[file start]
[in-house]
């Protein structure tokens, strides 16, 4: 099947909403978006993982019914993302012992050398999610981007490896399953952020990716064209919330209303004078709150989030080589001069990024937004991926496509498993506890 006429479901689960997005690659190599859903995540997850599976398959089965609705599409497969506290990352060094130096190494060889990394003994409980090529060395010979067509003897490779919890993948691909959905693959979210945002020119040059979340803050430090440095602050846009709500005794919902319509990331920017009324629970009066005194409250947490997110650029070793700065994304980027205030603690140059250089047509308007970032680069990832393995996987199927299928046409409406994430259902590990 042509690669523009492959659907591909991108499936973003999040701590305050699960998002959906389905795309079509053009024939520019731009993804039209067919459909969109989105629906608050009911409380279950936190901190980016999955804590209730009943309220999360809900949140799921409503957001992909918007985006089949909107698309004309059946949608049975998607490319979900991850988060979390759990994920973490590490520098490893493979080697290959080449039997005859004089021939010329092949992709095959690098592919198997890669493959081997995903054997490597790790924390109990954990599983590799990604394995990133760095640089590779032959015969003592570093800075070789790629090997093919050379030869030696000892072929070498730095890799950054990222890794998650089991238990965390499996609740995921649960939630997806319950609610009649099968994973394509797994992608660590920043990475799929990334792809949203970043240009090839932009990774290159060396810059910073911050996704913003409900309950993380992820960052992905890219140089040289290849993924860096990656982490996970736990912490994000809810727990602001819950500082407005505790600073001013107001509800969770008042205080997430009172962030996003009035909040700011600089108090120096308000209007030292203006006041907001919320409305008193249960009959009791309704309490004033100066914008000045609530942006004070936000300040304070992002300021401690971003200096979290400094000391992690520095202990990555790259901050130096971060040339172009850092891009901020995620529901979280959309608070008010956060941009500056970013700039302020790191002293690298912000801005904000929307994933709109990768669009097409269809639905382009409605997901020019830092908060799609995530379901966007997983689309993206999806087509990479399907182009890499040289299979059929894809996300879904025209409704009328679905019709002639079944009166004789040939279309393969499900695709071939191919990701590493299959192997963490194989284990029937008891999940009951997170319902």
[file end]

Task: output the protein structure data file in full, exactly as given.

[in-house]
């Protein structure tokens, strides 16, 4: 099947909403978006993982019914993302012992050398999610981007490896399953952020990716064209919330209303004078709150989030080589001069990024937004991926496509498993506890 006429479901689960997005690659190599859903995540997850599976398959089965609705599409497969506290990352060094130096190494060889990394003994409980090529060395010979067509003897490779919890993948691909959905693959979210945002020119040059979340803050430090440095602050846009709500005794919902319509990331920017009324629970009066005194409250947490997110650029070793700065994304980027205030603690140059250089047509308007970032680069990832393995996987199927299928046409409406994430259902590990 042509690669523009492959659907591909991108499936973003999040701590305050699960998002959906389905795309079509053009024939520019731009993804039209067919459909969109989105629906608050009911409380279950936190901190980016999955804590209730009943309220999360809900949140799921409503957001992909918007985006089949909107698309004309059946949608049975998607490319979900991850988060979390759990994920973490590490520098490893493979080697290959080449039997005859004089021939010329092949992709095959690098592919198997890669493959081997995903054997490597790790924390109990954990599983590799990604394995990133760095640089590779032959015969003592570093800075070789790629090997093919050379030869030696000892072929070498730095890799950054990222890794998650089991238990965390499996609740995921649960939630997806319950609610009649099968994973394509797994992608660590920043990475799929990334792809949203970043240009090839932009990774290159060396810059910073911050996704913003409900309950993380992820960052992905890219140089040289290849993924860096990656982490996970736990912490994000809810727990602001819950500082407005505790600073001013107001509800969770008042205080997430009172962030996003009035909040700011600089108090120096308000209007030292203006006041907001919320409305008193249960009959009791309704309490004033100066914008000045609530942006004070936000300040304070992002300021401690971003200096979290400094000391992690520095202990990555790259901050130096971060040339172009850092891009901020995620529901979280959309608070008010956060941009500056970013700039302020790191002293690298912000801005904000929307994933709109990768669009097409269809639905382009409605997901020019830092908060799609995530379901966007997983689309993206999806087509990479399907182009890499040289299979059929894809996300879904025209409704009328679905019709002639079944009166004789040939279309393969499900695709071939191919990701590493299959192997963490194989284990029937008891999940009951997170319902």